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benchThe songcrafter is an artist within the art form, a creator with a particular aptitude for inhabiting any style. They can and do write across genres. And they typically produce a lot of stuff. Here we focus on just two brilliant songcrafters.

JR1Jonathan Rundman is a totally original artist. He comes from a place few of us can readily identify with – growing up in a remote rural Finish-American religious community – and it gives him a unique way of seeing rest of us. His music is infused with a kind of topical spirituality, an assumption of our ultimate interconnectedness, but it is so subtly in the mix that it doesn’t grate the way so much Christian popular music does. This is evident in songs like “Daniel and Peter and Thomas” which is just a great poprock song or even in the more obviously churchy “This is my Commandment,” which pulls off the Christian insight but not at the expense of the song.

JR 2Over a 25 year recording career Rundman has crafted an enormous body of work. His Bandcamp page has 24 different entries and one gets the sense from the write ups that this just scratches the surface of his total recorded output. So where to start? His latest release might be good: Reservoir is a 22 song compilation spanning his whole career and it is chock full of cleverly crafted poprock and Americana songs. A definite highlight is “Librarian” originally from his 2004 release, Public Library. Nice electric 12 string opener gives way an acoustic-based strummy sound which breaks out into a very dreamy chorus – a perfectly crafted single. Or an older compilation from 2007, 20 songs from the 20th Century, would also be a good jumping off point. Here the range goes from the rootsy “Front Show at the Fashion Show” to the Beatlesque “Read the Signs” to the observational poprock of Fountains of Wayne on “Grace is Crying her Eyes Out.”

JR3Or there is Lost Songs, yet another compilation, this time bringing together a host of songs from various out-of-print Rundman albums. “I’ve Got a Problem” breaks open with a more conventional rock and roll sound but quickly resolves into something more poppy with some nice fattened up vocals. Meanwhile “Johnny Horton” pays tribute to the great country artist in a style reminiscent of Peter Case. Another Rundman compilation brings together songs he’s recorded over the years with his cousin Bruce Rundman. Here songs range from the lovely folkie “Omaha” to the more poprock “Nancy Drew.” I have two more songs I’m totally loving from JR: “Second Shelf Down” from his 2015 release Look Up, a wonderfully crafted single, and the tantalizingly brief and Fountains of Wayne-ish “Minneapolis” from 2000’s Sound Theology. It should be obvious by now, you can start just about anywhere with Rundman and come up with some pretty great tunes.

Dream_Good_coverWhen I first discovered power pop blogs on the internet one artist seemed to be featured everywhere: Cliff Hillis. They just couldn’t get enough of him. There didn’t seem to be enough superlatives to capture what he was doing. I had to check this guy out. And then I heard “Keep the Blue Skies” from 2012’s Dream Good. Now I was choked up with superlatives! The song is a calculated pop masterpiece: the roll out is perfection, the guitars and piano come in as if under some conductor’s direction, but then the vocal kicks in and the hooks multiply – poprock bliss. The lead guitar work is pure Marshall Crenshaw in his prime. The whole record is great, particularly “Sing it Once Again” and “Start Again.”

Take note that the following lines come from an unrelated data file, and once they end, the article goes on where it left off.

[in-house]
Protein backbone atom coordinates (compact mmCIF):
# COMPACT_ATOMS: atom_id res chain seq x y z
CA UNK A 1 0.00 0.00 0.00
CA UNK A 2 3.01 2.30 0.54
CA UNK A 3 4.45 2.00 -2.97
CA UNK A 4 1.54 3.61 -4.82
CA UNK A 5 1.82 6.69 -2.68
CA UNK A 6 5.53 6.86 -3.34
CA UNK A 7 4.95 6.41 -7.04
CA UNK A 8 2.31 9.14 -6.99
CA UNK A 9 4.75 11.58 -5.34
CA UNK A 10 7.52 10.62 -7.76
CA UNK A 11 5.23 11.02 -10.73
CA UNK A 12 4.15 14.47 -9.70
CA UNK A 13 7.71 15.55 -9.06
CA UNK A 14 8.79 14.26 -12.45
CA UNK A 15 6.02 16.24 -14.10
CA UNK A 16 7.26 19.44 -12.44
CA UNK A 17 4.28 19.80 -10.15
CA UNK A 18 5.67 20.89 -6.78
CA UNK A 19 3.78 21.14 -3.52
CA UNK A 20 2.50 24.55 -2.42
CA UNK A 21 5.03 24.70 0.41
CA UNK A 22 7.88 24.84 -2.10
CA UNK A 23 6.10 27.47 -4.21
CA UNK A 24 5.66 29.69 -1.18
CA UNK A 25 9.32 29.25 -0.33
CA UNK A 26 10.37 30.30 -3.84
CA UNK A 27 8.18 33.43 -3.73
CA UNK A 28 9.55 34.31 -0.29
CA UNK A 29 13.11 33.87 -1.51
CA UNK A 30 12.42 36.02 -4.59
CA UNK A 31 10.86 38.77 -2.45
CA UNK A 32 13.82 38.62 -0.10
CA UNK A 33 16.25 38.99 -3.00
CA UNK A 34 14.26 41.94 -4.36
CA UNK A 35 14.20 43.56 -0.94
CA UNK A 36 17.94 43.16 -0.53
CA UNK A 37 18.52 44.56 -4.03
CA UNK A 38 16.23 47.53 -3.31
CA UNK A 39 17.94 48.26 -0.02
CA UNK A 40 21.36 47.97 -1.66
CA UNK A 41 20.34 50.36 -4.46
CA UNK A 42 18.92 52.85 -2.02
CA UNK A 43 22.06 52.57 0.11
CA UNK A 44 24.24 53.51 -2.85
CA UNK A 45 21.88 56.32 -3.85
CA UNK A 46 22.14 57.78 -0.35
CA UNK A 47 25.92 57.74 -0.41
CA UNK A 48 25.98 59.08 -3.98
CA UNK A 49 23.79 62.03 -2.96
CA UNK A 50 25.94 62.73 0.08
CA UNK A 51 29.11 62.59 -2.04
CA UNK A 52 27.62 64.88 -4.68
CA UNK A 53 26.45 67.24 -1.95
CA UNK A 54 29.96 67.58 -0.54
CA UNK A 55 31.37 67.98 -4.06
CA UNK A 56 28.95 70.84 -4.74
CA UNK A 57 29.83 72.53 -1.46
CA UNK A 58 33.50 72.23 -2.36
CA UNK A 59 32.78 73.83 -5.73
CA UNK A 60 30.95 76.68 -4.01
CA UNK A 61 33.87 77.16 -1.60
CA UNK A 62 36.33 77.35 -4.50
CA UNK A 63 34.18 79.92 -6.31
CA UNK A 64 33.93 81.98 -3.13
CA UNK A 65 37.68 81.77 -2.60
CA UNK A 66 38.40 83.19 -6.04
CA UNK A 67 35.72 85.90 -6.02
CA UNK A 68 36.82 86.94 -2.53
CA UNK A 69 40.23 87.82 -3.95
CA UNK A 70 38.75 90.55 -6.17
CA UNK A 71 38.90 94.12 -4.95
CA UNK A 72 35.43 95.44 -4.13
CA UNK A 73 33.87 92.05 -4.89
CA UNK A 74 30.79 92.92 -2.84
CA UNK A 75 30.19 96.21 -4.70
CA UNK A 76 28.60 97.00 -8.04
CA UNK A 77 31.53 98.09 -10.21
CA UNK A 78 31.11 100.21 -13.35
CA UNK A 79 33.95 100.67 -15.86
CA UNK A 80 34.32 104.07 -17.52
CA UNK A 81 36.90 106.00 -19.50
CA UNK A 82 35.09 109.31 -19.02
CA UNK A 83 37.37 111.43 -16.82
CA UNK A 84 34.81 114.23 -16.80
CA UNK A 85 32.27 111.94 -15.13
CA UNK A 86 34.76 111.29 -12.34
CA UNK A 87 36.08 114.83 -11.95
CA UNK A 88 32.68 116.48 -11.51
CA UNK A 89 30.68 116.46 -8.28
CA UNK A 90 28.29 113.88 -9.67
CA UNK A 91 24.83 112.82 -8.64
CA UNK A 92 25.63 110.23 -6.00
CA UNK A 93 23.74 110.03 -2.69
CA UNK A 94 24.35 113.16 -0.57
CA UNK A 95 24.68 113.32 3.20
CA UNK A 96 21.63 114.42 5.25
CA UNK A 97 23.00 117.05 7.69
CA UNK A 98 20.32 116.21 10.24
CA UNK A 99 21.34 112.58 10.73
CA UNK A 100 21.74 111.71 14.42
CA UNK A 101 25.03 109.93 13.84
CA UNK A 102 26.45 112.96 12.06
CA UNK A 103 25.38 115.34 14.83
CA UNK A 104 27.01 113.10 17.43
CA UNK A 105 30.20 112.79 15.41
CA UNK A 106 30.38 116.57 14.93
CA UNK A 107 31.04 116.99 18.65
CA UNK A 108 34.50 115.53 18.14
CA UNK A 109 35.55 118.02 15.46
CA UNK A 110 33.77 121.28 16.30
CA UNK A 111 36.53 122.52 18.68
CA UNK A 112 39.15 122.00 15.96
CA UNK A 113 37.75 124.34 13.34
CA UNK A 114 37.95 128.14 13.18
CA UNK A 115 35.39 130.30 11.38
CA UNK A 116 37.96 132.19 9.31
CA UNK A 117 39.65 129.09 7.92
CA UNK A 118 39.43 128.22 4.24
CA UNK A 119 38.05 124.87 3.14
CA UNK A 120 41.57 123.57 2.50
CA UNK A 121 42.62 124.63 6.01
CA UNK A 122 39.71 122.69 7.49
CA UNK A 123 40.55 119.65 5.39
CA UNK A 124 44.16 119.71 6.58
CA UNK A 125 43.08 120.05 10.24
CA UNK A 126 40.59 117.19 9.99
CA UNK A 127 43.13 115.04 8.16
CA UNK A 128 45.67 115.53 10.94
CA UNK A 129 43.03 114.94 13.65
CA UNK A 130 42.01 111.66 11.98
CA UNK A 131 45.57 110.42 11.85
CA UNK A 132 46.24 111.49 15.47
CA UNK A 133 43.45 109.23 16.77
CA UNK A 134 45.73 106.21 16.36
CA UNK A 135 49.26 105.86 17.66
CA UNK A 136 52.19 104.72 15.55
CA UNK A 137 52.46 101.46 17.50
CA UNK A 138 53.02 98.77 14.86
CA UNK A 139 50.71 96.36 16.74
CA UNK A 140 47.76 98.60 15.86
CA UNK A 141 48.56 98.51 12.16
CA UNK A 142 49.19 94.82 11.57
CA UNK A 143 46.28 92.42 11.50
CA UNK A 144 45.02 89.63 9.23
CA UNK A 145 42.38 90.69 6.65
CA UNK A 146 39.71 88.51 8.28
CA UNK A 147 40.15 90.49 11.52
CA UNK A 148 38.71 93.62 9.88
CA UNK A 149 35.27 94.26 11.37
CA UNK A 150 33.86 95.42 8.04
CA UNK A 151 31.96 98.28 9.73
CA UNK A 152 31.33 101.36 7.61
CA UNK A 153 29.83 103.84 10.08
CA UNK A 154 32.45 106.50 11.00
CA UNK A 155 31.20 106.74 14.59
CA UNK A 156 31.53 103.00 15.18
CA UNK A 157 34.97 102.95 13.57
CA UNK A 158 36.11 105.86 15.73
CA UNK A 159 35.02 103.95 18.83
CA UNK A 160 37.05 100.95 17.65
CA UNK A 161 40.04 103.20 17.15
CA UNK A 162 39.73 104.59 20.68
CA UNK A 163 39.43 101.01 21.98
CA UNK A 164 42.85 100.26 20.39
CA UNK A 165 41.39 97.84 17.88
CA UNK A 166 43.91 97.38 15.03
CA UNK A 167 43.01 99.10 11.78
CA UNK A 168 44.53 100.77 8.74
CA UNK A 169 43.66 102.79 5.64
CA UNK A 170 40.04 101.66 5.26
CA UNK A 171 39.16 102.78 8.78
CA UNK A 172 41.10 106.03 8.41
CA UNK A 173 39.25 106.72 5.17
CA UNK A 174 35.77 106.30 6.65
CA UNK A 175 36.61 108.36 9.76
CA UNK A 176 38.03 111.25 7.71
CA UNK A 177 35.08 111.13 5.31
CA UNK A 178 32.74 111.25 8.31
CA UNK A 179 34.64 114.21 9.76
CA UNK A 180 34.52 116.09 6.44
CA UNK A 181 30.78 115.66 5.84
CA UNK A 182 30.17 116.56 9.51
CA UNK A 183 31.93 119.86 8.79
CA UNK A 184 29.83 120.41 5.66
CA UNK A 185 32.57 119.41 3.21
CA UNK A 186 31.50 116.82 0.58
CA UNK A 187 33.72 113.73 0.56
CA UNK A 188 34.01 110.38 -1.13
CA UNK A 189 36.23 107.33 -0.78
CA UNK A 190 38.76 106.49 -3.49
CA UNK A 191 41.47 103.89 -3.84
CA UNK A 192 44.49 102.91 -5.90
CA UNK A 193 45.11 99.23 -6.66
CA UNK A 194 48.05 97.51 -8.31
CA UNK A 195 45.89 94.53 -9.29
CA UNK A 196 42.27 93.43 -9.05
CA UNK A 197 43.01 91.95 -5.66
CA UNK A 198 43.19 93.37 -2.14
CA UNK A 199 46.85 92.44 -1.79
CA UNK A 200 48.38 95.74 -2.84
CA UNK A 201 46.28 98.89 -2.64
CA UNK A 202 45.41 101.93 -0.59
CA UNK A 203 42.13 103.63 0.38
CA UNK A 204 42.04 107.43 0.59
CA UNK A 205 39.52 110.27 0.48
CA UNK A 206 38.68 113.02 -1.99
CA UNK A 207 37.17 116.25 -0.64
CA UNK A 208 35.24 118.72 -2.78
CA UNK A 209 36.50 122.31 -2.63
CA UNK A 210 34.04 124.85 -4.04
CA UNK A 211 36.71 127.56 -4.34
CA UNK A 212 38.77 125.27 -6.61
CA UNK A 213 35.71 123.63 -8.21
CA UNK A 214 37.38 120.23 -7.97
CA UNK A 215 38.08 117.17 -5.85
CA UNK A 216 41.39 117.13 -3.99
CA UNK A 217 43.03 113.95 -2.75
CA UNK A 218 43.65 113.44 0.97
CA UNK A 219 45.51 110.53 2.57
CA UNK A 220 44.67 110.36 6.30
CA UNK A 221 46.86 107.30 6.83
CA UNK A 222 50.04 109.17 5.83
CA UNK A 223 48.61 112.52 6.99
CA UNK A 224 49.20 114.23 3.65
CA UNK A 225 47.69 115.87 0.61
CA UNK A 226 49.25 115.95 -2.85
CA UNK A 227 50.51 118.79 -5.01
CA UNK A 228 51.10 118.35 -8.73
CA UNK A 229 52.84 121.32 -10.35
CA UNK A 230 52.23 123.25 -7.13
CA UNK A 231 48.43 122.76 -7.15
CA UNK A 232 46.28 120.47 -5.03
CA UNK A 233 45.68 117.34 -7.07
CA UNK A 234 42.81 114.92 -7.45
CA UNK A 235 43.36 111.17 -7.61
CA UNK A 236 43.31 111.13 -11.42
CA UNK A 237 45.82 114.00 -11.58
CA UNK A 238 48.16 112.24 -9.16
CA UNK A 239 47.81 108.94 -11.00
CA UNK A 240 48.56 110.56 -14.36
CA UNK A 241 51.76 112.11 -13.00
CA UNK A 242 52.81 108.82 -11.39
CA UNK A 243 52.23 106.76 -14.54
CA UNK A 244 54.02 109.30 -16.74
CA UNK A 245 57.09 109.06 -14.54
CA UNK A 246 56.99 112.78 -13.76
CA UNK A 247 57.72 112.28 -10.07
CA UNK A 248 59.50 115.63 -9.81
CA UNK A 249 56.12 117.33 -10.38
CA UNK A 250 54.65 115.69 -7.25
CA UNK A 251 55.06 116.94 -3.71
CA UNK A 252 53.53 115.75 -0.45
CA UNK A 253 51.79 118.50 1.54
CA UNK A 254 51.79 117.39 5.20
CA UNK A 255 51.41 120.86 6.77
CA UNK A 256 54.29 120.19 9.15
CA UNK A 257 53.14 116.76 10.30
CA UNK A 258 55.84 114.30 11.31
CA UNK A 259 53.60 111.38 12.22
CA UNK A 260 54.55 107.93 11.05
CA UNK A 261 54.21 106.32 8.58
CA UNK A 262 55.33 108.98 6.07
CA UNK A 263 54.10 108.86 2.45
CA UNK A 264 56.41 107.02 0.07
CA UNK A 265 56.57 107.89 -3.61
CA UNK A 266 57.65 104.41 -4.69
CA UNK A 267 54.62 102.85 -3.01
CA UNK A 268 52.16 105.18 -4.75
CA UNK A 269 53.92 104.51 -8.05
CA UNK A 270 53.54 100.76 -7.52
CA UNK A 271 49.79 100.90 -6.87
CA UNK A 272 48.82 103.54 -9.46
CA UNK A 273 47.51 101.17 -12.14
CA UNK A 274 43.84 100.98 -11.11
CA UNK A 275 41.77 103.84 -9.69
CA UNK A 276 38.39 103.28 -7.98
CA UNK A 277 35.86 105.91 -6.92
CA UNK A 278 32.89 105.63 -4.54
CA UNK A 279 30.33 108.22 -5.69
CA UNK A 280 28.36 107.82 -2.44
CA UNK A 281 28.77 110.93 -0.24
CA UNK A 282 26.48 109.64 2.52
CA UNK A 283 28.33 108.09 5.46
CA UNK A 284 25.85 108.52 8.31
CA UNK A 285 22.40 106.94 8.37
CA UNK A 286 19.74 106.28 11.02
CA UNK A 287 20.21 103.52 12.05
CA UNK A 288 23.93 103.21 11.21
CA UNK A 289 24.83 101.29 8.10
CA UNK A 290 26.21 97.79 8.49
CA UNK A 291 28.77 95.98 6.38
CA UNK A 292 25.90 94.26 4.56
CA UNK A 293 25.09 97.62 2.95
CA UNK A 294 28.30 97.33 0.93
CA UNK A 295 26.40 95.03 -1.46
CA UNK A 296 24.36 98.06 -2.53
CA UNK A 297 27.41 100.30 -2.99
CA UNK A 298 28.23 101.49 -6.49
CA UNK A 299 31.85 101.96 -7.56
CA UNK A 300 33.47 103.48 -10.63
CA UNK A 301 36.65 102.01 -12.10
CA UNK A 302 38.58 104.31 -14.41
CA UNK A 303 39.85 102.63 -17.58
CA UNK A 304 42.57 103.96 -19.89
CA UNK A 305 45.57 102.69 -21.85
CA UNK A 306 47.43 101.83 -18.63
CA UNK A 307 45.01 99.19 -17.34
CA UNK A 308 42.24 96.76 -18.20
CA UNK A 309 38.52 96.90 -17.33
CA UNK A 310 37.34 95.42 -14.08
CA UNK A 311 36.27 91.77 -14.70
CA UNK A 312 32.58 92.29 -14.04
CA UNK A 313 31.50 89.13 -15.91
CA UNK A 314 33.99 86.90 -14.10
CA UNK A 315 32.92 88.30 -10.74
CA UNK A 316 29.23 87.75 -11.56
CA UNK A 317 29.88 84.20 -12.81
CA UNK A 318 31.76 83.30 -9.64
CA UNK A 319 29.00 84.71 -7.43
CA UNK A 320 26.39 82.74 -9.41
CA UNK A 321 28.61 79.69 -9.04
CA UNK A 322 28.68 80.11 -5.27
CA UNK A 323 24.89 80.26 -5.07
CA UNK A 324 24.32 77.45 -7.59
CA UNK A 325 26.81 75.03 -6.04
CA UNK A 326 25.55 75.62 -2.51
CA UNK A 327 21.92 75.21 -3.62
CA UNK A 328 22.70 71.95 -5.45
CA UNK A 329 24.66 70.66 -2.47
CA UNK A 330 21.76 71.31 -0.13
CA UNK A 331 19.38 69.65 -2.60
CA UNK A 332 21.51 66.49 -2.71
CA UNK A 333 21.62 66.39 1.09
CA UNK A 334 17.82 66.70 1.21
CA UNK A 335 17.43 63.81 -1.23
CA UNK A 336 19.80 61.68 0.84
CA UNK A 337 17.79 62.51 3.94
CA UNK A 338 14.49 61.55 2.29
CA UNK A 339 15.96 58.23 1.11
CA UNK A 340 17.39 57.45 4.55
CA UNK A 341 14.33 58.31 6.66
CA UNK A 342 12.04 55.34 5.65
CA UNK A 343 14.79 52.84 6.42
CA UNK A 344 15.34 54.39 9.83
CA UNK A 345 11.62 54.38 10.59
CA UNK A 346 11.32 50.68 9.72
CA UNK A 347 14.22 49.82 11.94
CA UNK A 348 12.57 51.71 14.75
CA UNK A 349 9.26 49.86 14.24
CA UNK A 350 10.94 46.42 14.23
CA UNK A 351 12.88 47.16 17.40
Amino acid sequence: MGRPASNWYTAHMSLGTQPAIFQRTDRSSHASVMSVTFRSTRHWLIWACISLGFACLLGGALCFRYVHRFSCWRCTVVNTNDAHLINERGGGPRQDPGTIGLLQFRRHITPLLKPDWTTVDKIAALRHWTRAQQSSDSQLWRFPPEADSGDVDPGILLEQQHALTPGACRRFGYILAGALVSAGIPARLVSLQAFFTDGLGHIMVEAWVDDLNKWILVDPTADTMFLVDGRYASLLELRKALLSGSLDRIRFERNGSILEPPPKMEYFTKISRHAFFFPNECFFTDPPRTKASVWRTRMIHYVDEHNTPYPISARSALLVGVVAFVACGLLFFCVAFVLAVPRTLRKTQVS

CH2In catching up with his catalogue there are just so many highlights. 2001’s Be Seeing You kicked off his solo career, featuring a slew of great songs, particularly the hooky “Me and You.” Sadly, the record is not widely available. 2004’s Better Living Through Compression mixed up the sound, with poppy tracks like “Home,” the more surging rocking of “Go Go Go,” and the languid pop of “All These Memories.” The Long Now from 2008 sounds a bit more power pop, very Matthew Sweet at times, on songs like “She Sees” and “Like an Island” but at other points the record exudes a 1970s soft rock vibe, as on “Follow You Anywhere.”

Go Go Go

CH4Since 2014 Hillis has focused on releasing EPs rather than albums and in more rapid succession than his previous releases. 2014’s Song Machine opens with the lovely strummy ”Dashboard,” a subtle bit of dark pop that builds ever so slowly. The EP also contains the alt-country tinged “Tonight,” a song I could easily hear the Jayhawks covering. 2016’s Love Not War opens with its title track and it is a brilliantly arranged pop confection, with wonderfully distinctive choices on the instrumentation. I also love the piano and country-folk pacing on “Don’t Drown the Wind” and the late 1970s polished pop sound of “A Boy Downtown.”

CH3All of which brings us to Hillis’ latest EP, the just released Many Happy Returns. In many ways, it marks a distillation of all his many interests and influences: 1980s poprock (“Many Happy Returns”), 1970s soft rock (“Superfluous”), a bit of 1990s indie rock (“Time an Evangelist”), and 1960s Beatles (“Hey Pretty Face”). Again there is just so much that is good here, it’s hard to single something out. But pressed, I would choose the amazing “Never in a Million Years,”: a solid poprock gem with a great hooky guitar opening and some nice organ. And all this just scratches the surface of Hillis’ output – check out his Soundcloud page for a host of demos, unreleased original material, and covers.

Songcrafters are marked by their ability to write in many different styles, to work up a song in a chameleon-like way to inhabit different sub-genres of music. Both Jonathan Rundman and Cliff Hillis fit this bill effortlessly. Start exploring their impressive catalogues online now.